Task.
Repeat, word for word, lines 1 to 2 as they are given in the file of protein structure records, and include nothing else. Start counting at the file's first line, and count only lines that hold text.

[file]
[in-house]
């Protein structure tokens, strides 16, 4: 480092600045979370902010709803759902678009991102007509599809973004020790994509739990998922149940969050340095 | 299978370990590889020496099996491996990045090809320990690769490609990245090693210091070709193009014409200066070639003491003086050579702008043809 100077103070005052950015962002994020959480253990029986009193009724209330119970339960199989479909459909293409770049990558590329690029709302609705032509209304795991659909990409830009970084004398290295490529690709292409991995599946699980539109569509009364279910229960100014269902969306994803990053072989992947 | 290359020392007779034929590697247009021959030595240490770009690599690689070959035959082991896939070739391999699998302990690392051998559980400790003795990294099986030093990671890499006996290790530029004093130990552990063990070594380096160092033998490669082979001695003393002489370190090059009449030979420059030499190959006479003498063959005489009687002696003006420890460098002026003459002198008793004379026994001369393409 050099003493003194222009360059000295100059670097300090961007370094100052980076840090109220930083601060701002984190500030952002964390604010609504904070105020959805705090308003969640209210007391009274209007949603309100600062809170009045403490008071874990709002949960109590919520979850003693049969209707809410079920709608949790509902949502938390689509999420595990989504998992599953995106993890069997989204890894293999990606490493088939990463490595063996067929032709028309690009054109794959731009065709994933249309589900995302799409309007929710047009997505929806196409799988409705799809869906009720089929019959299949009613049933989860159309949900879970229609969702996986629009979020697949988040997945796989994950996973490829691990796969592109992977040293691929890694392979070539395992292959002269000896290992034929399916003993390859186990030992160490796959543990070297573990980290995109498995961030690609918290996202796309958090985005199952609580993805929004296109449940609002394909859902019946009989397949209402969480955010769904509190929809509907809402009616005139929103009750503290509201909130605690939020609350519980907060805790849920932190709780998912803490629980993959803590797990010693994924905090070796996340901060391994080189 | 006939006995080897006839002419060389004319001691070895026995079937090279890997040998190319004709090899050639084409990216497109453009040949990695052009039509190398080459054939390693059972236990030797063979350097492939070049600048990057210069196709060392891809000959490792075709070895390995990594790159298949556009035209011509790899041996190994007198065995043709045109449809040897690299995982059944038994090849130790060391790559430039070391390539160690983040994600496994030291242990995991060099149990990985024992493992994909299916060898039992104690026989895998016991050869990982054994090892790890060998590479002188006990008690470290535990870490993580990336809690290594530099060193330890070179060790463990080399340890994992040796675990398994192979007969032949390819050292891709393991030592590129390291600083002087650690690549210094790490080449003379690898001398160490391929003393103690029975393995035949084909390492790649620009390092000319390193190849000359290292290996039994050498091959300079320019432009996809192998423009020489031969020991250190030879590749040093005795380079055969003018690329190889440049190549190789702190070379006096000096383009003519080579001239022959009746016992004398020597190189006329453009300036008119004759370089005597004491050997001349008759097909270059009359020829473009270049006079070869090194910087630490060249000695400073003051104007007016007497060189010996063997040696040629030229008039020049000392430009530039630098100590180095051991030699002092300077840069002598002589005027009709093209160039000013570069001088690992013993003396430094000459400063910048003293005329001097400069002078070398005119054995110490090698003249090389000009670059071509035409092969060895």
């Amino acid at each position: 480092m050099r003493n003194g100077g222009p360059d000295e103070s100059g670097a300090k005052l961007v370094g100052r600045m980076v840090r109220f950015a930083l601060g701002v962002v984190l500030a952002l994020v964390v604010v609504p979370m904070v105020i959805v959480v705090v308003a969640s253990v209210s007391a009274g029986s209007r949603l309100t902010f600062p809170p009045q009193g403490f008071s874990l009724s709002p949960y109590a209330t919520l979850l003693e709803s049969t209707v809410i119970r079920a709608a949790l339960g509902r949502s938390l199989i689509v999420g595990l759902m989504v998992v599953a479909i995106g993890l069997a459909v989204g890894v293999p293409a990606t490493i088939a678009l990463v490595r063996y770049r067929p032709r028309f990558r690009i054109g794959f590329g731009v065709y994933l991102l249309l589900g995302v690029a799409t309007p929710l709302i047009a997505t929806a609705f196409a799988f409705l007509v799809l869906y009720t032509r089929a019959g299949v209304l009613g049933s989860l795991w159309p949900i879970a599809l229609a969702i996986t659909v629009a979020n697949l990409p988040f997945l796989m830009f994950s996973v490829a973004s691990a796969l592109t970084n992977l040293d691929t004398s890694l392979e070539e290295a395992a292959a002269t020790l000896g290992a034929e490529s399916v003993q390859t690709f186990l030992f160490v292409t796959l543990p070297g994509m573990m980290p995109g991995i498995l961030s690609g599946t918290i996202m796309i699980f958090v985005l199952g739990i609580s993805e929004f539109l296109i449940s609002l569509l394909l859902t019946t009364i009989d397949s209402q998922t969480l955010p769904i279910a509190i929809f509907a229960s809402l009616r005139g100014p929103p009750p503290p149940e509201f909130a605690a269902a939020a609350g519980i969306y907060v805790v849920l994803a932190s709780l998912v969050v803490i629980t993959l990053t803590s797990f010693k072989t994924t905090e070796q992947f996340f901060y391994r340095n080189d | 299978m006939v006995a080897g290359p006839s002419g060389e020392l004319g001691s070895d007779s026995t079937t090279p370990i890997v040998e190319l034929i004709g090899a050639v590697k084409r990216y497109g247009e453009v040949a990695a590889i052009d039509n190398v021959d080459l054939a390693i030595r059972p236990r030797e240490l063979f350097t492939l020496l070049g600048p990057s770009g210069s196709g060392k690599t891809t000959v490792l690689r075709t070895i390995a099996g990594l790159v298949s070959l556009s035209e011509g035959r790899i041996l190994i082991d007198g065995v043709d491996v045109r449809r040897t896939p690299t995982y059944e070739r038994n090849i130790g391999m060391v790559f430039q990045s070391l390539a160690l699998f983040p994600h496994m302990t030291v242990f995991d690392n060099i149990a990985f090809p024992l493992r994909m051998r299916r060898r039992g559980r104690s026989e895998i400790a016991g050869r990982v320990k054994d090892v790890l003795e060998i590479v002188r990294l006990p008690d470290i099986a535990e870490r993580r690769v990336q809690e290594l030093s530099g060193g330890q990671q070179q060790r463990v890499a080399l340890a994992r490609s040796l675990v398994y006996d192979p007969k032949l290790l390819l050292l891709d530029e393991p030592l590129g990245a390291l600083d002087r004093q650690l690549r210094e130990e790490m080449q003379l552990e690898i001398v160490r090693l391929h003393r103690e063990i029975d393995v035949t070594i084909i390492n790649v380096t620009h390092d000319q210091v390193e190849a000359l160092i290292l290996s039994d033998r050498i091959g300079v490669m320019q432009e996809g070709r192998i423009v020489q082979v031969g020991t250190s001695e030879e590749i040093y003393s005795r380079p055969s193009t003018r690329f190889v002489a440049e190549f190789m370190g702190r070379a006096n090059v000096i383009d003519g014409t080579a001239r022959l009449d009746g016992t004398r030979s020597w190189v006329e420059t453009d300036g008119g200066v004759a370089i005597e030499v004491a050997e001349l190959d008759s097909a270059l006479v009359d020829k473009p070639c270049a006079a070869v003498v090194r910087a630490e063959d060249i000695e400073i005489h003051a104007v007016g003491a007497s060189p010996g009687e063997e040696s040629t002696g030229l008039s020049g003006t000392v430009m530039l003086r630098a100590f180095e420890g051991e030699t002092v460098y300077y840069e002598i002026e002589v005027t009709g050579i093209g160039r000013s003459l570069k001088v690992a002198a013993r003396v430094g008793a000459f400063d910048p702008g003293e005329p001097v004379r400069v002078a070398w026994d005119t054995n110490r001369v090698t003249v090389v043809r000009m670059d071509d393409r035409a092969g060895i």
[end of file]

[in-house]
């Protein structure tokens, strides 16, 4: 480092600045979370902010709803759902678009991102007509599809973004020790994509739990998922149940969050340095 | 299978370990590889020496099996491996990045090809320990690769490609990245090693210091070709193009014409200066070639003491003086050579702008043809 100077103070005052950015962002994020959480253990029986009193009724209330119970339960199989479909459909293409770049990558590329690029709302609705032509209304795991659909990409830009970084004398290295490529690709292409991995599946699980539109569509009364279910229960100014269902969306994803990053072989992947 | 290359020392007779034929590697247009021959030595240490770009690599690689070959035959082991896939070739391999699998302990690392051998559980400790003795990294099986030093990671890499006996290790530029004093130990552990063990070594380096160092033998490669082979001695003393002489370190090059009449030979420059030499190959006479003498063959005489009687002696003006420890460098002026003459002198008793004379026994001369393409 050099003493003194222009360059000295100059670097300090961007370094100052980076840090109220930083601060701002984190500030952002964390604010609504904070105020959805705090308003969640209210007391009274209007949603309100600062809170009045403490008071874990709002949960109590919520979850003693049969209707809410079920709608949790509902949502938390689509999420595990989504998992599953995106993890069997989204890894293999990606490493088939990463490595063996067929032709028309690009054109794959731009065709994933249309589900995302799409309007929710047009997505929806196409799988409705799809869906009720089929019959299949009613049933989860159309949900879970229609969702996986629009979020697949988040997945796989994950996973490829691990796969592109992977040293691929890694392979070539395992292959002269000896290992034929399916003993390859186990030992160490796959543990070297573990980290995109498995961030690609918290996202796309958090985005199952609580993805929004296109449940609002394909859902019946009989397949209402969480955010769904509190929809509907809402009616005139929103009750503290509201909130605690939020609350519980907060805790849920932190709780998912803490629980993959803590797990010693994924905090070796996340901060391994080189 | 006939006995080897006839002419060389004319001691070895026995079937090279890997040998190319004709090899050639084409990216497109453009040949990695052009039509190398080459054939390693059972236990030797063979350097492939070049600048990057210069196709060392891809000959490792075709070895390995990594790159298949556009035209011509790899041996190994007198065995043709045109449809040897690299995982059944038994090849130790060391790559430039070391390539160690983040994600496994030291242990995991060099149990990985024992493992994909299916060898039992104690026989895998016991050869990982054994090892790890060998590479002188006990008690470290535990870490993580990336809690290594530099060193330890070179060790463990080399340890994992040796675990398994192979007969032949390819050292891709393991030592590129390291600083002087650690690549210094790490080449003379690898001398160490391929003393103690029975393995035949084909390492790649620009390092000319390193190849000359290292290996039994050498091959300079320019432009996809192998423009020489031969020991250190030879590749040093005795380079055969003018690329190889440049190549190789702190070379006096000096383009003519080579001239022959009746016992004398020597190189006329453009300036008119004759370089005597004491050997001349008759097909270059009359020829473009270049006079070869090194910087630490060249000695400073003051104007007016007497060189010996063997040696040629030229008039020049000392430009530039630098100590180095051991030699002092300077840069002598002589005027009709093209160039000013570069001088690992013993003396430094000459400063910048003293005329001097400069002078070398005119054995110490090698003249090389000009670059071509035409092969060895």